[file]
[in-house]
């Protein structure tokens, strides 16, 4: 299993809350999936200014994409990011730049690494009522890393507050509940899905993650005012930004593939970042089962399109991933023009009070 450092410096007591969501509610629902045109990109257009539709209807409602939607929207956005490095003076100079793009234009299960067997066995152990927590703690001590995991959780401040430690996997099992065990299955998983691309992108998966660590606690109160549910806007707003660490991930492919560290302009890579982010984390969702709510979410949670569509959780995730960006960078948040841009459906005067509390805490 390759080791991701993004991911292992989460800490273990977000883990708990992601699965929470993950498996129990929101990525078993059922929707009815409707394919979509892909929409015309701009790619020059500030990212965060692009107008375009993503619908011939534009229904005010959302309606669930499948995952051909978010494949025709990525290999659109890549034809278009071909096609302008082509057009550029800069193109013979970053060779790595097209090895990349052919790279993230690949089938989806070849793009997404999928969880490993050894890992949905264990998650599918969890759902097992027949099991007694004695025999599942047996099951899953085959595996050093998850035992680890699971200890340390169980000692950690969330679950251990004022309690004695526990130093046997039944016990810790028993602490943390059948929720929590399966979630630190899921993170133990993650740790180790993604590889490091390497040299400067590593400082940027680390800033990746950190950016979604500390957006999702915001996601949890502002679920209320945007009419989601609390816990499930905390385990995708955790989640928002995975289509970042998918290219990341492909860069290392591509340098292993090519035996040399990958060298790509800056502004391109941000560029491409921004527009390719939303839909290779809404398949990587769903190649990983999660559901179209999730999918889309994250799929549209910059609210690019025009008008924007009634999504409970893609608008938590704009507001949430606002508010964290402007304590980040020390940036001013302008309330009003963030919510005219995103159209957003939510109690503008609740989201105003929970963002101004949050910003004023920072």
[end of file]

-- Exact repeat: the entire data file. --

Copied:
[in-house]
């Protein structure tokens, strides 16, 4: 299993809350999936200014994409990011730049690494009522890393507050509940899905993650005012930004593939970042089962399109991933023009009070 450092410096007591969501509610629902045109990109257009539709209807409602939607929207956005490095003076100079793009234009299960067997066995152990927590703690001590995991959780401040430690996997099992065990299955998983691309992108998966660590606690109160549910806007707003660490991930492919560290302009890579982010984390969702709510979410949670569509959780995730960006960078948040841009459906005067509390805490 390759080791991701993004991911292992989460800490273990977000883990708990992601699965929470993950498996129990929101990525078993059922929707009815409707394919979509892909929409015309701009790619020059500030990212965060692009107008375009993503619908011939534009229904005010959302309606669930499948995952051909978010494949025709990525290999659109890549034809278009071909096609302008082509057009550029800069193109013979970053060779790595097209090895990349052919790279993230690949089938989806070849793009997404999928969880490993050894890992949905264990998650599918969890759902097992027949099991007694004695025999599942047996099951899953085959595996050093998850035992680890699971200890340390169980000692950690969330679950251990004022309690004695526990130093046997039944016990810790028993602490943390059948929720929590399966979630630190899921993170133990993650740790180790993604590889490091390497040299400067590593400082940027680390800033990746950190950016979604500390957006999702915001996601949890502002679920209320945007009419989601609390816990499930905390385990995708955790989640928002995975289509970042998918290219990341492909860069290392591509340098292993090519035996040399990958060298790509800056502004391109941000560029491409921004527009390719939303839909290779809404398949990587769903190649990983999660559901179209999730999918889309994250799929549209910059609210690019025009008008924007009634999504409970893609608008938590704009507001949430606002508010964290402007304590980040020390940036001013302008309330009003963030919510005219995103159209957003939510109690503008609740989201105003929970963002101004949050910003004023920072």